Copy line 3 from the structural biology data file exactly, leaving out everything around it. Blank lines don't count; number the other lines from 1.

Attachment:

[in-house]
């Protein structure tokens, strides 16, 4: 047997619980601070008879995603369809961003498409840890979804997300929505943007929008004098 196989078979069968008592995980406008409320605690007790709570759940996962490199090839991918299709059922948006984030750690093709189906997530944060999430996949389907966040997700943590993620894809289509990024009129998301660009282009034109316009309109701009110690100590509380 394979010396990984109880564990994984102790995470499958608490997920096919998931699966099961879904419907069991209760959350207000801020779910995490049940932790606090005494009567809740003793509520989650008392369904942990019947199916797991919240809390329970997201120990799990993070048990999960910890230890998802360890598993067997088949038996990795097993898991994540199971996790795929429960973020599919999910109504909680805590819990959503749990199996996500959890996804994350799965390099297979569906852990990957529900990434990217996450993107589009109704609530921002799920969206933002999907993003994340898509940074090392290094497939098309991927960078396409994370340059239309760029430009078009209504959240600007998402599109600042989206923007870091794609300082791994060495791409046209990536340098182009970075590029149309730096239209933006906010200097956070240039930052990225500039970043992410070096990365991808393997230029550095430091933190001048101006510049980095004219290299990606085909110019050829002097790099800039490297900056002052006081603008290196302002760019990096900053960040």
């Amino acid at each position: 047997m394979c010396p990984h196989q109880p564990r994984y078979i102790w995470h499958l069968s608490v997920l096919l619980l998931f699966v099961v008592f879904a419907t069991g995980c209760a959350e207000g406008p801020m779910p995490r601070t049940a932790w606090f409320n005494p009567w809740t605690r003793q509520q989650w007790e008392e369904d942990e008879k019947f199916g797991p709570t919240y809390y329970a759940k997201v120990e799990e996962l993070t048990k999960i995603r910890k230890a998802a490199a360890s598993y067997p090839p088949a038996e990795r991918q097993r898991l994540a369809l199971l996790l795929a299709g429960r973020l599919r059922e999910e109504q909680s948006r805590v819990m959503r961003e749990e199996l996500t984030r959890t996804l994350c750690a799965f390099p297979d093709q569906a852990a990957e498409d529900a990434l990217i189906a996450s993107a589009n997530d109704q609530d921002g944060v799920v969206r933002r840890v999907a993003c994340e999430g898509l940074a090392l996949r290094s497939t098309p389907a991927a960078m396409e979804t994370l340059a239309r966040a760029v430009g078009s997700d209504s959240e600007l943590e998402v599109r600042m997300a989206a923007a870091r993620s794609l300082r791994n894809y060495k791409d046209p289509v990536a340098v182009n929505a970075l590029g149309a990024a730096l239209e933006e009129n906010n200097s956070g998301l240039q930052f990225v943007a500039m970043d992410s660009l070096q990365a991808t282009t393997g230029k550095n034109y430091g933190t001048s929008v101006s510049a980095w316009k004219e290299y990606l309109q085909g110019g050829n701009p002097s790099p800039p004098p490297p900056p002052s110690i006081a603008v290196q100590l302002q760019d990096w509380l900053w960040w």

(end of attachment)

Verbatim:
């Amino acid at each position: 047997m394979c010396p990984h196989q109880p564990r994984y078979i102790w995470h499958l069968s608490v997920l096919l619980l998931f699966v099961v008592f879904a419907t069991g995980c209760a959350e207000g406008p801020m779910p995490r601070t049940a932790w606090f409320n005494p009567w809740t605690r003793q509520q989650w007790e008392e369904d942990e008879k019947f199916g797991p709570t919240y809390y329970a759940k997201v120990e799990e996962l993070t048990k999960i995603r910890k230890a998802a490199a360890s598993y067997p090839p088949a038996e990795r991918q097993r898991l994540a369809l199971l996790l795929a299709g429960r973020l599919r059922e999910e109504q909680s948006r805590v819990m959503r961003e749990e199996l996500t984030r959890t996804l994350c750690a799965f390099p297979d093709q569906a852990a990957e498409d529900a990434l990217i189906a996450s993107a589009n997530d109704q609530d921002g944060v799920v969206r933002r840890v999907a993003c994340e999430g898509l940074a090392l996949r290094s497939t098309p389907a991927a960078m396409e979804t994370l340059a239309r966040a760029v430009g078009s997700d209504s959240e600007l943590e998402v599109r600042m997300a989206a923007a870091r993620s794609l300082r791994n894809y060495k791409d046209p289509v990536a340098v182009n929505a970075l590029g149309a990024a730096l239209e933006e009129n906010n200097s956070g998301l240039q930052f990225v943007a500039m970043d992410s660009l070096q990365a991808t282009t393997g230029k550095n034109y430091g933190t001048s929008v101006s510049a980095w316009k004219e290299y990606l309109q085909g110019g050829n701009p002097s790099p800039p004098p490297p900056p002052s110690i006081a603008v290196q100590l302002q760019d990096w509380l900053w960040w």